UK engages bankers to advise on Tata Steel bailout

UK’s Treasury has engaged investment bankers to devise a rescue plan for Britain’s biggest steel maker after its current owner Tata Steel abandoned months of discussions about a deal that could save thousands of jobs.

The government brought in investment bankers to suggest bail-out plans after the crisis at Tata Steel Europe hit inflection point as the Indian parent informed the British government that it won't be able to fund the losses in the UK. 
"Tata group chairman N Chandrasekaran is reported to have told company executives in January that things cannot go on indefinitely, although the steelmaker will have to make up for current losses.
Tata Steel reported a consolidated net loss of Rs4,609 crore in the April-June quarter as the UK business continued to pile up losses. Tata Steel’s Indian unit posted a profit of Rs1,193.27 crore in the first quarter, despite the lockdowns.
Credit Suisse, along with the management consultancy McKinsey, is to advise the government on negotiations with Tata Steel, ending speculation that government talks with the Indian industrial conglomerate on reviving the plant had ended.
Tata Steel UK’s plant in Port Talbot, south Wales is Britain’s largest steel plant and employs 3,500 people. Tata employs about 8,000 people in the UK.
Tata Steel had been sought a substantial injection of taxpayer money into the loss-making unit, but treasury officials rejected it because the parent company would have written off equivalent debts without committing much of its own new capital.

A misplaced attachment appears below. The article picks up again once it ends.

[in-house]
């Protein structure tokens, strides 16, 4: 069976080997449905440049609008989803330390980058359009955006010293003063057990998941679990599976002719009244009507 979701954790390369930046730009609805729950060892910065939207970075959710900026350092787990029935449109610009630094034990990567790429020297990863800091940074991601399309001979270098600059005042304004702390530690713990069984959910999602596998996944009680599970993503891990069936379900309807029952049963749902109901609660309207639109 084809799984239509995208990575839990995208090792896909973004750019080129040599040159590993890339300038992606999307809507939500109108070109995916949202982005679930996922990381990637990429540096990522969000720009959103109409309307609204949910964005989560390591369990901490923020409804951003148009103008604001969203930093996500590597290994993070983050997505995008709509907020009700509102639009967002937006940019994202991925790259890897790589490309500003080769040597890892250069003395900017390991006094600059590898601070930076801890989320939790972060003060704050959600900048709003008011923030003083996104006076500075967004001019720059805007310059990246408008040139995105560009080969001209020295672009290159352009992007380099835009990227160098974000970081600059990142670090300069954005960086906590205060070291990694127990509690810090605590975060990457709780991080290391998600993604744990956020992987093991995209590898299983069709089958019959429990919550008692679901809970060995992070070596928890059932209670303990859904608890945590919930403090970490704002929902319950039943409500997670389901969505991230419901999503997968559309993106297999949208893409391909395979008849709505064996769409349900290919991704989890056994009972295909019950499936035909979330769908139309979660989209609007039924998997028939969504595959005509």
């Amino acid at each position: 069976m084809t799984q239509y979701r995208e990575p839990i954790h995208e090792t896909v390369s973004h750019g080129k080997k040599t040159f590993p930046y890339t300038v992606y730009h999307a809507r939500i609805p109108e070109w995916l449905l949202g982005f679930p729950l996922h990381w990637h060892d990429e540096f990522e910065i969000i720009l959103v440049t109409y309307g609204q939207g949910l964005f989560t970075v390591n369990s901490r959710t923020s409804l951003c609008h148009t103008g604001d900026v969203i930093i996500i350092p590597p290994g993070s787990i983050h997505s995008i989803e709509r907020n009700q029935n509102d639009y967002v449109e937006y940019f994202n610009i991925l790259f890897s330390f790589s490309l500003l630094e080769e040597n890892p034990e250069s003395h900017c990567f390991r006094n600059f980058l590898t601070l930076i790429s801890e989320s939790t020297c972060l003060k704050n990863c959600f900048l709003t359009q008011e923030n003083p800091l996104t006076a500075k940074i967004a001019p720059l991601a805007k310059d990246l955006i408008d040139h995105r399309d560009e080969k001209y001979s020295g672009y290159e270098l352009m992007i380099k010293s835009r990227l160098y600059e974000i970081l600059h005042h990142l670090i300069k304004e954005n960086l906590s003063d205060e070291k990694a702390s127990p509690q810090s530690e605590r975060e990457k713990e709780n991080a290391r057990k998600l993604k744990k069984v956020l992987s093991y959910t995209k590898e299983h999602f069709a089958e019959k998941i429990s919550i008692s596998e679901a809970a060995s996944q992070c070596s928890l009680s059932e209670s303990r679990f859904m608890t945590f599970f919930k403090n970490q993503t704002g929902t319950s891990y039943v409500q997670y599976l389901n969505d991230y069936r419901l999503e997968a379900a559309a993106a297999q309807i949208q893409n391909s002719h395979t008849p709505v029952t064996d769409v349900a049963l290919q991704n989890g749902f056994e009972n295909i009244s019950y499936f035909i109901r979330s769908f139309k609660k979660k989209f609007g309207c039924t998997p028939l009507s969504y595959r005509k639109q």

The government has already enlisted some of Credit Suisse’s senior bosses to help in the bailout from the Covid-19 economic fallout.
Former Credit Suisse banker Charles Donald heads UK Government Investments (UKGI), which oversees `Project Birch’, the rescue programme for companies seen as structurally important to the UK economy but that have been unable to obtain funding from other sources.
Reports citing an official spokesman said the government is very supportive of the UK steel sector and valued its contribution to the UK economy, adding that the government regularly uses external advice to better understand how to support businesses.
Tata Steel Europe also said it is in active discussions with the UK government on several options for the future of its UK operations, including potential co-operation and government participation to make it sustainable.
The management of Tata Steel is left with limited options to turn around its sick European business. N Chandrasekaran at the company's annual general meeting (AGM) had said the company simplified the structure in Europe by reducing the number of subsidiaries to 151 from over 300. He also said the management is actively involved in finding a sustainable and structural solution in Europe.
Tata Steel’s integrated report for 2020 had cited CEO and managing director TV Narendran and executive director and CFO Koushik Chatterjee as saying that significant market headwinds, particularly in the last two quarters, and the disruptions caused due to the Covid-19 pandemic, have made the issue complex in Europe.
The company is running a transformation programme, which aims at reducing the cost of operations, to improve productivity, focus on marketing and sales, and improve competitiveness both in the UK and the Netherlands.
The debt-ridden steelmaker has realised benefits of about Euro 370 million in the last financial year due to these improvement programmes.
Earlier, Tata Steel and German steelmaker Thyssenkrupp planned to combine the steel businesses in Europe to turn around their ailing businesses. But the proposal failed to receive the approval from the European Commission. Tata Steel Europe, formerly Corus Plc, was acquired by the Indian steelmaker for $12 billion in 2007. It has a 12.3 million tonne steel-making capacity.
Tata Steel had earlier sought 900 million Pound financial aid from the UK government in exchange for an equity stake of up to 50 per cent in its UK business.